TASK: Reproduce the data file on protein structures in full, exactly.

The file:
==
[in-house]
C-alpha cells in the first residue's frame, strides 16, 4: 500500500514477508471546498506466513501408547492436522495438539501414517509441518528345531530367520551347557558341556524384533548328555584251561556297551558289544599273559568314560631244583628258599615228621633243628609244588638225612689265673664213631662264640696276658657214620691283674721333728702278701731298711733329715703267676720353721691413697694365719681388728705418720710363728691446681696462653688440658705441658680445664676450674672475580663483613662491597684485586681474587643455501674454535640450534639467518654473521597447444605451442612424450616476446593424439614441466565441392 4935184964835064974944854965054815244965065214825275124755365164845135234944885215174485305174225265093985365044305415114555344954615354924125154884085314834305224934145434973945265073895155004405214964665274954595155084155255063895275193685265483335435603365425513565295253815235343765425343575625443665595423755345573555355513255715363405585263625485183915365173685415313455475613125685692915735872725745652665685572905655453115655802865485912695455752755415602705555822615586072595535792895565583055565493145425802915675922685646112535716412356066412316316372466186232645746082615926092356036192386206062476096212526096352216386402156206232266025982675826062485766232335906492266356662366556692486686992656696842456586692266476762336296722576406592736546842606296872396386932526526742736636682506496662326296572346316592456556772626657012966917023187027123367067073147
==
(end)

[in-house]
C-alpha cells in the first residue's frame, strides 16, 4: 500500500514477508471546498506466513501408547492436522495438539501414517509441518528345531530367520551347557558341556524384533548328555584251561556297551558289544599273559568314560631244583628258599615228621633243628609244588638225612689265673664213631662264640696276658657214620691283674721333728702278701731298711733329715703267676720353721691413697694365719681388728705418720710363728691446681696462653688440658705441658680445664676450674672475580663483613662491597684485586681474587643455501674454535640450534639467518654473521597447444605451442612424450616476446593424439614441466565441392 4935184964835064974944854965054815244965065214825275124755365164845135234944885215174485305174225265093985365044305415114555344954615354924125154884085314834305224934145434973945265073895155004405214964665274954595155084155255063895275193685265483335435603365425513565295253815235343765425343575625443665595423755345573555355513255715363405585263625485183915365173685415313455475613125685692915735872725745652665685572905655453115655802865485912695455752755415602705555822615586072595535792895565583055565493145425802915675922685646112535716412356066412316316372466186232645746082615926092356036192386206062476096212526096352216386402156206232266025982675826062485766232335906492266356662366556692486686992656696842456586692266476762336296722576406592736546842606296872396386932526526742736636682506496662326296572346316592456556772626657012966917023187027123367067073147